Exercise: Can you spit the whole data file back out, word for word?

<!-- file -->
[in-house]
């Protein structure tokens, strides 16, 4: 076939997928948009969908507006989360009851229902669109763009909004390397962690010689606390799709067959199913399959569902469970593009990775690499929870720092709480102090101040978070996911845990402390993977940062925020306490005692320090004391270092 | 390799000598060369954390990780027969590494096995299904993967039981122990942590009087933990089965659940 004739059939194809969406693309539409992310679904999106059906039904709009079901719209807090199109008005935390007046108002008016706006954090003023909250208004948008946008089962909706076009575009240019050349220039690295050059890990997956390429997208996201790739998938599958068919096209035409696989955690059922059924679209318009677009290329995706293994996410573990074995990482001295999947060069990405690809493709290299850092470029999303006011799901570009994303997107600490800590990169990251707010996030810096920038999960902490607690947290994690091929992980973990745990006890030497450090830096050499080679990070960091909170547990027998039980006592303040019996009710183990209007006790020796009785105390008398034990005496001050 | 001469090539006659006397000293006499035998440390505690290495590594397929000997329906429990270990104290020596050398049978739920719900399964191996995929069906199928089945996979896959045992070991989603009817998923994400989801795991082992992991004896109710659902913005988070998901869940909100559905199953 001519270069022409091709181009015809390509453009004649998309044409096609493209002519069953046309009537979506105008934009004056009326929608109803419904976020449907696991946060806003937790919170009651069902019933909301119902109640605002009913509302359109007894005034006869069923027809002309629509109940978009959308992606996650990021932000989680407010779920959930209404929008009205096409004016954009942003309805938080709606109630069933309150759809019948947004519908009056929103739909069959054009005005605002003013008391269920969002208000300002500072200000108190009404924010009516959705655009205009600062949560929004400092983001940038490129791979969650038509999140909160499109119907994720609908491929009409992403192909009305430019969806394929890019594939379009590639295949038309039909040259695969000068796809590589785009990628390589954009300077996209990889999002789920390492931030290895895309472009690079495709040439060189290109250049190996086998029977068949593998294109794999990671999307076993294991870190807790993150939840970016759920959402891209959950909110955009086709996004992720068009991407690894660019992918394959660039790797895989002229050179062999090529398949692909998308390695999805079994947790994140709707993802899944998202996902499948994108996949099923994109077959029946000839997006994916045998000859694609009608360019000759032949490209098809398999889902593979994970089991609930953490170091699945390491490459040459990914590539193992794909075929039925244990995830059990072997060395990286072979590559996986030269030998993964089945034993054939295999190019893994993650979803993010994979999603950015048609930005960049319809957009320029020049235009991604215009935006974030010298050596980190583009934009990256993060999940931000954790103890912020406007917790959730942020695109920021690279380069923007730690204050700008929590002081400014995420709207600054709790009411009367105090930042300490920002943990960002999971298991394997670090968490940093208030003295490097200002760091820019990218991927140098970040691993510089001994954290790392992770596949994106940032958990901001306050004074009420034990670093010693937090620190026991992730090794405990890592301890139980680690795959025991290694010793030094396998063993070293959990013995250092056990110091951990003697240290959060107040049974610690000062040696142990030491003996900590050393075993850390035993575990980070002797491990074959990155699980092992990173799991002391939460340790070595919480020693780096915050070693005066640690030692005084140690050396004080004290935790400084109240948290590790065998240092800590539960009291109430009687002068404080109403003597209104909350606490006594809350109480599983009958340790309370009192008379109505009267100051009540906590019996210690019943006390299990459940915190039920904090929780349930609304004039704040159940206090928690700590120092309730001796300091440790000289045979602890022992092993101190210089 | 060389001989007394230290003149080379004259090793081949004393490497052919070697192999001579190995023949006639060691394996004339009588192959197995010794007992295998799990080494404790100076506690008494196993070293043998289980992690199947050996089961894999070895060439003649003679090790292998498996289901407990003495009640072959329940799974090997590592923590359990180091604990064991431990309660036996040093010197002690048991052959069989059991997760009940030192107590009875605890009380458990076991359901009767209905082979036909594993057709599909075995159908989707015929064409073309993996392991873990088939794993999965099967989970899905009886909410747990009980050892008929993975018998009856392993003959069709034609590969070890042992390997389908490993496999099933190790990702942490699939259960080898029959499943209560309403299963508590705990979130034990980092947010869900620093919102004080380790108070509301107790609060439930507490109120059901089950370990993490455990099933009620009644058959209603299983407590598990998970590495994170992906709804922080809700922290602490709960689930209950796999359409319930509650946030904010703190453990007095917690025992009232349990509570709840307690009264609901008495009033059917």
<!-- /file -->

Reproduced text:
[in-house]
């Protein structure tokens, strides 16, 4: 076939997928948009969908507006989360009851229902669109763009909004390397962690010689606390799709067959199913399959569902469970593009990775690499929870720092709480102090101040978070996911845990402390993977940062925020306490005692320090004391270092 | 390799000598060369954390990780027969590494096995299904993967039981122990942590009087933990089965659940 004739059939194809969406693309539409992310679904999106059906039904709009079901719209807090199109008005935390007046108002008016706006954090003023909250208004948008946008089962909706076009575009240019050349220039690295050059890990997956390429997208996201790739998938599958068919096209035409696989955690059922059924679209318009677009290329995706293994996410573990074995990482001295999947060069990405690809493709290299850092470029999303006011799901570009994303997107600490800590990169990251707010996030810096920038999960902490607690947290994690091929992980973990745990006890030497450090830096050499080679990070960091909170547990027998039980006592303040019996009710183990209007006790020796009785105390008398034990005496001050 | 001469090539006659006397000293006499035998440390505690290495590594397929000997329906429990270990104290020596050398049978739920719900399964191996995929069906199928089945996979896959045992070991989603009817998923994400989801795991082992992991004896109710659902913005988070998901869940909100559905199953 001519270069022409091709181009015809390509453009004649998309044409096609493209002519069953046309009537979506105008934009004056009326929608109803419904976020449907696991946060806003937790919170009651069902019933909301119902109640605002009913509302359109007894005034006869069923027809002309629509109940978009959308992606996650990021932000989680407010779920959930209404929008009205096409004016954009942003309805938080709606109630069933309150759809019948947004519908009056929103739909069959054009005005605002003013008391269920969002208000300002500072200000108190009404924010009516959705655009205009600062949560929004400092983001940038490129791979969650038509999140909160499109119907994720609908491929009409992403192909009305430019969806394929890019594939379009590639295949038309039909040259695969000068796809590589785009990628390589954009300077996209990889999002789920390492931030290895895309472009690079495709040439060189290109250049190996086998029977068949593998294109794999990671999307076993294991870190807790993150939840970016759920959402891209959950909110955009086709996004992720068009991407690894660019992918394959660039790797895989002229050179062999090529398949692909998308390695999805079994947790994140709707993802899944998202996902499948994108996949099923994109077959029946000839997006994916045998000859694609009608360019000759032949490209098809398999889902593979994970089991609930953490170091699945390491490459040459990914590539193992794909075929039925244990995830059990072997060395990286072979590559996986030269030998993964089945034993054939295999190019893994993650979803993010994979999603950015048609930005960049319809957009320029020049235009991604215009935006974030010298050596980190583009934009990256993060999940931000954790103890912020406007917790959730942020695109920021690279380069923007730690204050700008929590002081400014995420709207600054709790009411009367105090930042300490920002943990960002999971298991394997670090968490940093208030003295490097200002760091820019990218991927140098970040691993510089001994954290790392992770596949994106940032958990901001306050004074009420034990670093010693937090620190026991992730090794405990890592301890139980680690795959025991290694010793030094396998063993070293959990013995250092056990110091951990003697240290959060107040049974610690000062040696142990030491003996900590050393075993850390035993575990980070002797491990074959990155699980092992990173799991002391939460340790070595919480020693780096915050070693005066640690030692005084140690050396004080004290935790400084109240948290590790065998240092800590539960009291109430009687002068404080109403003597209104909350606490006594809350109480599983009958340790309370009192008379109505009267100051009540906590019996210690019943006390299990459940915190039920904090929780349930609304004039704040159940206090928690700590120092309730001796300091440790000289045979602890022992092993101190210089 | 060389001989007394230290003149080379004259090793081949004393490497052919070697192999001579190995023949006639060691394996004339009588192959197995010794007992295998799990080494404790100076506690008494196993070293043998289980992690199947050996089961894999070895060439003649003679090790292998498996289901407990003495009640072959329940799974090997590592923590359990180091604990064991431990309660036996040093010197002690048991052959069989059991997760009940030192107590009875605890009380458990076991359901009767209905082979036909594993057709599909075995159908989707015929064409073309993996392991873990088939794993999965099967989970899905009886909410747990009980050892008929993975018998009856392993003959069709034609590969070890042992390997389908490993496999099933190790990702942490699939259960080898029959499943209560309403299963508590705990979130034990980092947010869900620093919102004080380790108070509301107790609060439930507490109120059901089950370990993490455990099933009620009644058959209603299983407590598990998970590495994170992906709804922080809700922290602490709960689930209950796999359409319930509650946030904010703190453990007095917690025992009232349990509570709840307690009264609901008495009033059917």